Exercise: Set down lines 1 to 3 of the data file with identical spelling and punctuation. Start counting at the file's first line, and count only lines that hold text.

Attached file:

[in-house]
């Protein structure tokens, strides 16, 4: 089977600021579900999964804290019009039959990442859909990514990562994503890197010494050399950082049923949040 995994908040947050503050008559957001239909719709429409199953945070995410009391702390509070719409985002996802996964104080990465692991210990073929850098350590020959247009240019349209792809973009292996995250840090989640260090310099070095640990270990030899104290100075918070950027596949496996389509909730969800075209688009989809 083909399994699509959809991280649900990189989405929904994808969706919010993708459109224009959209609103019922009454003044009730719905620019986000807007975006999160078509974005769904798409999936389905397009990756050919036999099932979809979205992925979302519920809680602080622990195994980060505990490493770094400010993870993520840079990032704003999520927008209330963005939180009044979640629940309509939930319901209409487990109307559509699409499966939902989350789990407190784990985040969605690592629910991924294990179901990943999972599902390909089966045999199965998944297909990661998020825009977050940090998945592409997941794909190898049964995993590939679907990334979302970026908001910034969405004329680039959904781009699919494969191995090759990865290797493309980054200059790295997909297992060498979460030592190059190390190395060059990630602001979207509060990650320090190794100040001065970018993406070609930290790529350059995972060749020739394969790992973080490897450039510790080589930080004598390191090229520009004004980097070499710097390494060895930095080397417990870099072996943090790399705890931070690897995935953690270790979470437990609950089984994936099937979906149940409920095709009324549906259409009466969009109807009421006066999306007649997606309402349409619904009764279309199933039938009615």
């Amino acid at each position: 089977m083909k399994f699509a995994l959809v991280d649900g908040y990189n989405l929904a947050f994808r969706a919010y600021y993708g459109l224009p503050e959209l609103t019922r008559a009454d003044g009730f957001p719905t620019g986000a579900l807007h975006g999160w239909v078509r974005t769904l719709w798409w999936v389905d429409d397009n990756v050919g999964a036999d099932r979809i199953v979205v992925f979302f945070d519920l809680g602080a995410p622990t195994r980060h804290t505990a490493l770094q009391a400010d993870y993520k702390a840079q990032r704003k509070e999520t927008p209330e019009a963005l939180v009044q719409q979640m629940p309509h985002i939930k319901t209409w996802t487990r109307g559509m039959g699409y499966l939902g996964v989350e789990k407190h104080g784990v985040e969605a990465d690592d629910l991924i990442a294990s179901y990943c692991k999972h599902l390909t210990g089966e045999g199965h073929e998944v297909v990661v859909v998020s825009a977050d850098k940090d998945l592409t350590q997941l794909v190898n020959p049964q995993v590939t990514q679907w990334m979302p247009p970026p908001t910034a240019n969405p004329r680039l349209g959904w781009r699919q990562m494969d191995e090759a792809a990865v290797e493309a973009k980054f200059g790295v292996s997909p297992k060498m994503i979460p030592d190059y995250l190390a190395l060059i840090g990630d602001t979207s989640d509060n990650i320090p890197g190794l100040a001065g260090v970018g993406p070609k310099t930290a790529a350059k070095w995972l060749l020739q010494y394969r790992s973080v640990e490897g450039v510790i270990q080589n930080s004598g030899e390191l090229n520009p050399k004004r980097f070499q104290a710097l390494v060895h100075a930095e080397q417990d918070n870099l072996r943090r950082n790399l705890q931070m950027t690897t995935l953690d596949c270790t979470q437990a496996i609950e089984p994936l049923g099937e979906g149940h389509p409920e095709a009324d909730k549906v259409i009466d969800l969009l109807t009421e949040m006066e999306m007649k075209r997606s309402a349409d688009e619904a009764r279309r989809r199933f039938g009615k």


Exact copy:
[in-house]
């Protein structure tokens, strides 16, 4: 089977600021579900999964804290019009039959990442859909990514990562994503890197010494050399950082049923949040 995994908040947050503050008559957001239909719709429409199953945070995410009391702390509070719409985002996802996964104080990465692991210990073929850098350590020959247009240019349209792809973009292996995250840090989640260090310099070095640990270990030899104290100075918070950027596949496996389509909730969800075209688009989809 083909399994699509959809991280649900990189989405929904994808969706919010993708459109224009959209609103019922009454003044009730719905620019986000807007975006999160078509974005769904798409999936389905397009990756050919036999099932979809979205992925979302519920809680602080622990195994980060505990490493770094400010993870993520840079990032704003999520927008209330963005939180009044979640629940309509939930319901209409487990109307559509699409499966939902989350789990407190784990985040969605690592629910991924294990179901990943999972599902390909089966045999199965998944297909990661998020825009977050940090998945592409997941794909190898049964995993590939679907990334979302970026908001910034969405004329680039959904781009699919494969191995090759990865290797493309980054200059790295997909297992060498979460030592190059190390190395060059990630602001979207509060990650320090190794100040001065970018993406070609930290790529350059995972060749020739394969790992973080490897450039510790080589930080004598390191090229520009004004980097070499710097390494060895930095080397417990870099072996943090790399705890931070690897995935953690270790979470437990609950089984994936099937979906149940409920095709009324549906259409009466969009109807009421006066999306007649997606309402349409619904009764279309199933039938009615």
């Amino acid at each position: 089977m083909k399994f699509a995994l959809v991280d649900g908040y990189n989405l929904a947050f994808r969706a919010y600021y993708g459109l224009p503050e959209l609103t019922r008559a009454d003044g009730f957001p719905t620019g986000a579900l807007h975006g999160w239909v078509r974005t769904l719709w798409w999936v389905d429409d397009n990756v050919g999964a036999d099932r979809i199953v979205v992925f979302f945070d519920l809680g602080a995410p622990t195994r980060h804290t505990a490493l770094q009391a400010d993870y993520k702390a840079q990032r704003k509070e999520t927008p209330e019009a963005l939180v009044q719409q979640m629940p309509h985002i939930k319901t209409w996802t487990r109307g559509m039959g699409y499966l939902g996964v989350e789990k407190h104080g784990v985040e969605a990465d690592d629910l991924i990442a294990s179901y990943c692991k999972h599902l390909t210990g089966e045999g199965h073929e998944v297909v990661v859909v998020s825009a977050d850098k940090d998945l592409t350590q997941l794909v190898n020959p049964q995993v590939t990514q679907w990334m979302p247009p970026p908001t910034a240019n969405p004329r680039l349209g959904w781009r699919q990562m494969d191995e090759a792809a990865v290797e493309a973009k980054f200059g790295v292996s997909p297992k060498m994503i979460p030592d190059y995250l190390a190395l060059i840090g990630d602001t979207s989640d509060n990650i320090p890197g190794l100040a001065g260090v970018g993406p070609k310099t930290a790529a350059k070095w995972l060749l020739q010494y394969r790992s973080v640990e490897g450039v510790i270990q080589n930080s004598g030899e390191l090229n520009p050399k004004r980097f070499q104290a710097l390494v060895h100075a930095e080397q417990d918070n870099l072996r943090r950082n790399l705890q931070m950027t690897t995935l953690d596949c270790t979470q437990a496996i609950e089984p994936l049923g099937e979906g149940h389509p409920e095709a009324d909730k549906v259409i009466d969800l969009l109807t009421e949040m006066e999306m007649k075209r997606s309402a349409d688009e619904a009764r279309r989809r199933f039938g009615k």